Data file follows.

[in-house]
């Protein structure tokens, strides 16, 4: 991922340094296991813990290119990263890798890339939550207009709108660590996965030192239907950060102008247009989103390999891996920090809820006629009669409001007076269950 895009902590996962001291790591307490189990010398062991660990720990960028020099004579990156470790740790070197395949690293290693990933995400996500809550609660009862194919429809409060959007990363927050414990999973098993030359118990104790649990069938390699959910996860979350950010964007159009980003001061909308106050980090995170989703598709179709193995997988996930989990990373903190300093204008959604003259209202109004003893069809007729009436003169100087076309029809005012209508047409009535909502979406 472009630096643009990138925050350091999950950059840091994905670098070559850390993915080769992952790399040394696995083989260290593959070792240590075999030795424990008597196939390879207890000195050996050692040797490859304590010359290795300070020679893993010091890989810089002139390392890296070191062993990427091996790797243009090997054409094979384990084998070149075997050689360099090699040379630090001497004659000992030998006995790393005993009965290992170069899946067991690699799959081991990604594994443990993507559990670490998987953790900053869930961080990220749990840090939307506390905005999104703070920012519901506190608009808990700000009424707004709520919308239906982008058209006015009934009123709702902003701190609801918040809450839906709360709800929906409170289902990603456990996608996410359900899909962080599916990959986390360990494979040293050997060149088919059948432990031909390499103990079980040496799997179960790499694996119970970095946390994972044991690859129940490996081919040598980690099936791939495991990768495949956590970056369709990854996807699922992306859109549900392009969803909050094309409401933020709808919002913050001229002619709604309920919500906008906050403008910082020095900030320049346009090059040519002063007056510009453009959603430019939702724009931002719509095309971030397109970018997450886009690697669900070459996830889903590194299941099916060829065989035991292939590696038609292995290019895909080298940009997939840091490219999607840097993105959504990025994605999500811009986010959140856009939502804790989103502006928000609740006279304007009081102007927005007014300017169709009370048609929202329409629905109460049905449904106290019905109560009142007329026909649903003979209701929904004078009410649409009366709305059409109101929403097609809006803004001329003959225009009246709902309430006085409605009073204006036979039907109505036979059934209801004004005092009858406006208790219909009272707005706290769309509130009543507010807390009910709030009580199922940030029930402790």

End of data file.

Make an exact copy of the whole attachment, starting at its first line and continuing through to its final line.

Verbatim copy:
[in-house]
């Protein structure tokens, strides 16, 4: 991922340094296991813990290119990263890798890339939550207009709108660590996965030192239907950060102008247009989103390999891996920090809820006629009669409001007076269950 895009902590996962001291790591307490189990010398062991660990720990960028020099004579990156470790740790070197395949690293290693990933995400996500809550609660009862194919429809409060959007990363927050414990999973098993030359118990104790649990069938390699959910996860979350950010964007159009980003001061909308106050980090995170989703598709179709193995997988996930989990990373903190300093204008959604003259209202109004003893069809007729009436003169100087076309029809005012209508047409009535909502979406 472009630096643009990138925050350091999950950059840091994905670098070559850390993915080769992952790399040394696995083989260290593959070792240590075999030795424990008597196939390879207890000195050996050692040797490859304590010359290795300070020679893993010091890989810089002139390392890296070191062993990427091996790797243009090997054409094979384990084998070149075997050689360099090699040379630090001497004659000992030998006995790393005993009965290992170069899946067991690699799959081991990604594994443990993507559990670490998987953790900053869930961080990220749990840090939307506390905005999104703070920012519901506190608009808990700000009424707004709520919308239906982008058209006015009934009123709702902003701190609801918040809450839906709360709800929906409170289902990603456990996608996410359900899909962080599916990959986390360990494979040293050997060149088919059948432990031909390499103990079980040496799997179960790499694996119970970095946390994972044991690859129940490996081919040598980690099936791939495991990768495949956590970056369709990854996807699922992306859109549900392009969803909050094309409401933020709808919002913050001229002619709604309920919500906008906050403008910082020095900030320049346009090059040519002063007056510009453009959603430019939702724009931002719509095309971030397109970018997450886009690697669900070459996830889903590194299941099916060829065989035991292939590696038609292995290019895909080298940009997939840091490219999607840097993105959504990025994605999500811009986010959140856009939502804790989103502006928000609740006279304007009081102007927005007014300017169709009370048609929202329409629905109460049905449904106290019905109560009142007329026909649903003979209701929904004078009410649409009366709305059409109101929403097609809006803004001329003959225009009246709902309430006085409605009073204006036979039907109505036979059934209801004004005092009858406006208790219909009272707005706290769309509130009543507010807390009910709030009580199922940030029930402790």